- 20.2MP APS-C 'Dual Pixel CMOS AF' sensor
- DIGIC 5+ image processor
- ISO 100-12800 standard, 25600 expanded
- 7fps continuous shooting, burst depth 65 JPEG / 16 Raw
- 'Silent' shutter mode
- 1080p30 video recording, stereo sound via external mic
- 19-point AF system, all points cross-type, sensitive to -0.5 EV
- 63-zone iFCL metering system
- 98% viewfinder coverage, 0.95x magnification, switchable gridlines and electronic level display
- Fully-articulated touchscreen, 1040k dot 3" ClearView II LCD, 3:2 aspect ratio
- Single SD/SDHC/SDXC card slot
- Built-in Wi-Fi
- Single-axis electronic level
- Built-in flash works as off-camera remote flash controller
- AF microadjustment (can be set individually for up to 40 lenses, remembered by lens serial number)
- In-camera High Dynamic Range and Multiple Exposure modes (JPEG-only)
- 'Creative Filter' image processing styles, previewed in live view
Key specs compared
In the table below we see how some of the EOS 70D's key specs measure up against its more expensive big brother, the EOS 7D, and its main rival, the Nikon D7100. What's interesting here is just how close the 70D is to the 7D in terms of spec - in much the same way as Nikon's D7000 made the D300S look almost redundant, it's quite difficult to see why most Canon users would now choose the top-end APS-C model.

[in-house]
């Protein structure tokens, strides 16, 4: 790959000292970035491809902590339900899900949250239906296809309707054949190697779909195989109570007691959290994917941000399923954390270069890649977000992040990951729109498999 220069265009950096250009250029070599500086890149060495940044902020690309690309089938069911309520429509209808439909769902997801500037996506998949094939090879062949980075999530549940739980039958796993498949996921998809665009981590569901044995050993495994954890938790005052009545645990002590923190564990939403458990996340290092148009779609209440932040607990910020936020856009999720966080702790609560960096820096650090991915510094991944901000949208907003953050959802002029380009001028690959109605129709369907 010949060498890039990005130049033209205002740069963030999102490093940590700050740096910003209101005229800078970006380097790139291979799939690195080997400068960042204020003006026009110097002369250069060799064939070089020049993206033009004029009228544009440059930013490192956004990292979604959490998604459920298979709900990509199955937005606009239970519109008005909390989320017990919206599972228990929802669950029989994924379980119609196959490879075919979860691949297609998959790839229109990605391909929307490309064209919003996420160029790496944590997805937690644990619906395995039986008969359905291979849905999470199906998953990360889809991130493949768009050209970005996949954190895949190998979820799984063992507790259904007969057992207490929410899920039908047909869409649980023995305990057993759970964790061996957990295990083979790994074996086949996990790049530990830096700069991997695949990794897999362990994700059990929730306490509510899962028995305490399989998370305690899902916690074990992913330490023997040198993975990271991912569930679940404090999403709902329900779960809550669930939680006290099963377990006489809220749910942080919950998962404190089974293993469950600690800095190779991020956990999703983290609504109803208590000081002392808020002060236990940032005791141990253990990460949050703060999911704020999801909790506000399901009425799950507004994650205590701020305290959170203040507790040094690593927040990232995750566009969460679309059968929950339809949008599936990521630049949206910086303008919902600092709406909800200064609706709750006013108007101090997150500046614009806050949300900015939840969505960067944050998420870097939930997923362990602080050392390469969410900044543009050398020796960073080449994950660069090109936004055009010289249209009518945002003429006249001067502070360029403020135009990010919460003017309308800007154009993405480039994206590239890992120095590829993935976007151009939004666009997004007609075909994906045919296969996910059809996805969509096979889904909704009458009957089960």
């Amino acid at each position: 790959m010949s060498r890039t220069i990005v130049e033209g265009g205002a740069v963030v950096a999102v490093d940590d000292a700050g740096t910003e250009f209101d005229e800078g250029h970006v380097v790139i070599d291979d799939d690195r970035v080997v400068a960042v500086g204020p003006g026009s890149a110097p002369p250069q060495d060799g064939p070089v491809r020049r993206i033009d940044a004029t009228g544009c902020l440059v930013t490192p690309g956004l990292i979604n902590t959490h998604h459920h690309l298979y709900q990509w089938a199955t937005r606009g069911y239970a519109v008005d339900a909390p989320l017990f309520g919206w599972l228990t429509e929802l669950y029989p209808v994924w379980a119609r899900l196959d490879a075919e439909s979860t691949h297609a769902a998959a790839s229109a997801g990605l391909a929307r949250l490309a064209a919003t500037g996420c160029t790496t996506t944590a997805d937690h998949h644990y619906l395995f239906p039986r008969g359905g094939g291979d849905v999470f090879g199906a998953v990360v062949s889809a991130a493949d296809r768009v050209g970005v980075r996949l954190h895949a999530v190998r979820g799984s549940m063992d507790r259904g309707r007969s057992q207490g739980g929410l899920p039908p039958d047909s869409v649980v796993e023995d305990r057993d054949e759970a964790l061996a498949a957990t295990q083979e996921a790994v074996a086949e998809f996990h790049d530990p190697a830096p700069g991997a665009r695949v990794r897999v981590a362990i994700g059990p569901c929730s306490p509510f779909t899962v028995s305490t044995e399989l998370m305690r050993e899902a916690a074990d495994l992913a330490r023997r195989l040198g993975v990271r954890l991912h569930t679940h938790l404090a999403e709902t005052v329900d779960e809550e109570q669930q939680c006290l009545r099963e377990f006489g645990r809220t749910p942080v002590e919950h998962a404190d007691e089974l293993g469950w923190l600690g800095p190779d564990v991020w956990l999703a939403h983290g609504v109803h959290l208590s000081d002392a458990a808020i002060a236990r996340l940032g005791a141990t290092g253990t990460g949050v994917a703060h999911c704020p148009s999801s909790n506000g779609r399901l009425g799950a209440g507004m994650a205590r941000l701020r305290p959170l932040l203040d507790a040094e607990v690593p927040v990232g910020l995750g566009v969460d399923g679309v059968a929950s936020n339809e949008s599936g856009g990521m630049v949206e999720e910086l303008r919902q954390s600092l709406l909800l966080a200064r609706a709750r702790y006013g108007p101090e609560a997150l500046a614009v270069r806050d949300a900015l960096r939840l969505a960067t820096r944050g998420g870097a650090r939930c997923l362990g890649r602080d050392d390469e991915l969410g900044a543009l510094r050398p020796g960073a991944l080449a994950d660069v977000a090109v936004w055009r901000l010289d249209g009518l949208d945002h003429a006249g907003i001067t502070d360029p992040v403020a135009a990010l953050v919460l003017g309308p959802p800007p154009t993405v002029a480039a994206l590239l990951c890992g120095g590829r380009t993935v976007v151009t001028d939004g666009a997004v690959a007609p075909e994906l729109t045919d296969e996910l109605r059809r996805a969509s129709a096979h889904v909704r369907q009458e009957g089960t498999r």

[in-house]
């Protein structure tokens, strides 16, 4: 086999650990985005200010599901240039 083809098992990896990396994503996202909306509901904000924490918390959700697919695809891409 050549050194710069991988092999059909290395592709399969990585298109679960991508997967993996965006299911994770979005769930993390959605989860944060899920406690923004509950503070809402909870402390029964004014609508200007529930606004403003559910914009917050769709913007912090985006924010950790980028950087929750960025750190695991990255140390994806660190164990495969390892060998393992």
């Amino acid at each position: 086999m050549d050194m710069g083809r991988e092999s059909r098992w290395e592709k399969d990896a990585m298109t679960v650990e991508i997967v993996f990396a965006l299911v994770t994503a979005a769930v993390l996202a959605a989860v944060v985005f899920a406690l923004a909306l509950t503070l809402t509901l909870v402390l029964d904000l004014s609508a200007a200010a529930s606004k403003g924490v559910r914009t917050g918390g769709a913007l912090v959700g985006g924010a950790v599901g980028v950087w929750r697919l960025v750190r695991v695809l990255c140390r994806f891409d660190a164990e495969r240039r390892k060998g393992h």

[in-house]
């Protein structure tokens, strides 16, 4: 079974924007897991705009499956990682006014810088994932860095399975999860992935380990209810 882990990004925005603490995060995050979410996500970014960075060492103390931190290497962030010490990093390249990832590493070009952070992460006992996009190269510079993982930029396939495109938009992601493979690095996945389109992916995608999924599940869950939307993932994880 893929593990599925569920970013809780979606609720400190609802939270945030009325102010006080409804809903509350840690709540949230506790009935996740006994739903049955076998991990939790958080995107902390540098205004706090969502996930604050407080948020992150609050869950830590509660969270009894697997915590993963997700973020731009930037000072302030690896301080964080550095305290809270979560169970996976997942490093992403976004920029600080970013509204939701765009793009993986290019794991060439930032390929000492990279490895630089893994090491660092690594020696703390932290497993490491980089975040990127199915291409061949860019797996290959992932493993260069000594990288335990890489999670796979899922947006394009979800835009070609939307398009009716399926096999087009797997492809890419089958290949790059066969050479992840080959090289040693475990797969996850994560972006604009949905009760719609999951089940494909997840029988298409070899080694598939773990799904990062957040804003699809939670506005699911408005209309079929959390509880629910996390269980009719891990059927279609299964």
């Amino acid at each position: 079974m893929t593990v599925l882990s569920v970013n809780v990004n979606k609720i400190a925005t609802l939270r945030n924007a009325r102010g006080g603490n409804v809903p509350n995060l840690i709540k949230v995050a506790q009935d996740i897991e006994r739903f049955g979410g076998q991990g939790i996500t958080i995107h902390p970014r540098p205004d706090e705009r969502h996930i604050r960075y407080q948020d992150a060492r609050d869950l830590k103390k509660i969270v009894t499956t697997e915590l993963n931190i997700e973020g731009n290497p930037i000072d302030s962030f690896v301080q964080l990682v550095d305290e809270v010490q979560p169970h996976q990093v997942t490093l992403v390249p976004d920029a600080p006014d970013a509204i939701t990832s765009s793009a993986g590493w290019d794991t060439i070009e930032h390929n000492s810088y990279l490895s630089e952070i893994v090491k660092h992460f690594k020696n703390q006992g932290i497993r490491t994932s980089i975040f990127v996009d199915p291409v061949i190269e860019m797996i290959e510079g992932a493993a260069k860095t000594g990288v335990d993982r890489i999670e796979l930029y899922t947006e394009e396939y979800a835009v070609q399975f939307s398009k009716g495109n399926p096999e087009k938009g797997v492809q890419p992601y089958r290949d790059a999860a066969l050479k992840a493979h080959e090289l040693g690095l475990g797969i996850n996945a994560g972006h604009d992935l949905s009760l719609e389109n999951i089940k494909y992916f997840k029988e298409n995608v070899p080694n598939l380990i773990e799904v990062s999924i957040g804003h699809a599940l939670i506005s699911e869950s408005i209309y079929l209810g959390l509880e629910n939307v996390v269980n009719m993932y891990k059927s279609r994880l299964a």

Canon EOS 70D
Canon EOS 7D
|Effective Pixels||• 20.2 MP||• 18.0 MP||• 24.1 MP|
|ISO Range|| • 100-12800 standard
• 25600 expanded
| • 100-6400 standard
• 12800 expanded
| • 100-6400 standard
• 50-25600 expanded
|No of AF points||• 19||• 19||• 51|
|AF in live view||• Phase detection||• Contrast detection||• Contrast detection|
|Screen|| • 3.0" 3:2
• 1,040,000 dots
• Touch sensitive
| • 3.0" 4:3
• 920,000 dots
| • 3.2" 4:3
• 1,228,800 dots
|Viewfinder|| • 98% coverage
• 0.95x magnification
| • 100% coverage
• 1.0x magnification
| • 100% coverage
• 0.94x magnification
|Continuous drive||• 7 fps||• 8 fps||• 6 fps|
|Storage||• SD/SDHC/SDXC||• Compact flash|| • SD/SDHC/SDXC
• 2 slots
|• 755g (1.7 lb)||• 860g (1.9 lb)||• 765g (1.7 lb)|
|Dimensions|| • 139 x 104 x 79 mm
(5.5 x 4.1 x 3.1")
| • 148 x 111 x 74 mm
(5.8 x 4.4 x 2.9")
| • 136 x 107 x 76 mm
(5.4 x 4.2 x 3.0")
|Wi-Fi||• Built-in||• Optional||• Optional|
Size and design compared to the EOS 60D
The EOS 70D directly replaces the EOS 60D in Canon's range, and is very similar in terms of size and design. It's a bit smaller though, and has a sensibly-updated control layout. Here we take a more-detailed look at the two cameras side-by-side.
Kit options and pricingThe EOS 70D will be sold body-only for £1079 / $1199 / €1099, as a kit with the EF-S 18-55mm f/3.5-5.6 IS STM for £1199.99 / $1340 / €1249, or with the EF-S 18-135mm f/3.5-5.6 IS STM lens for £1399.99 $1549 / €1499. The BG-E14 battery grip will cost £229.99 / $270 / €215.
If you're new to digital photography you may wish to read the Digital Photography Glossary before diving into this article (it may help you understand some of the terms used).
Conclusion / Recommendation / Ratings are based on the opinion of the reviewer, you should read the ENTIRE review before coming to your own conclusions.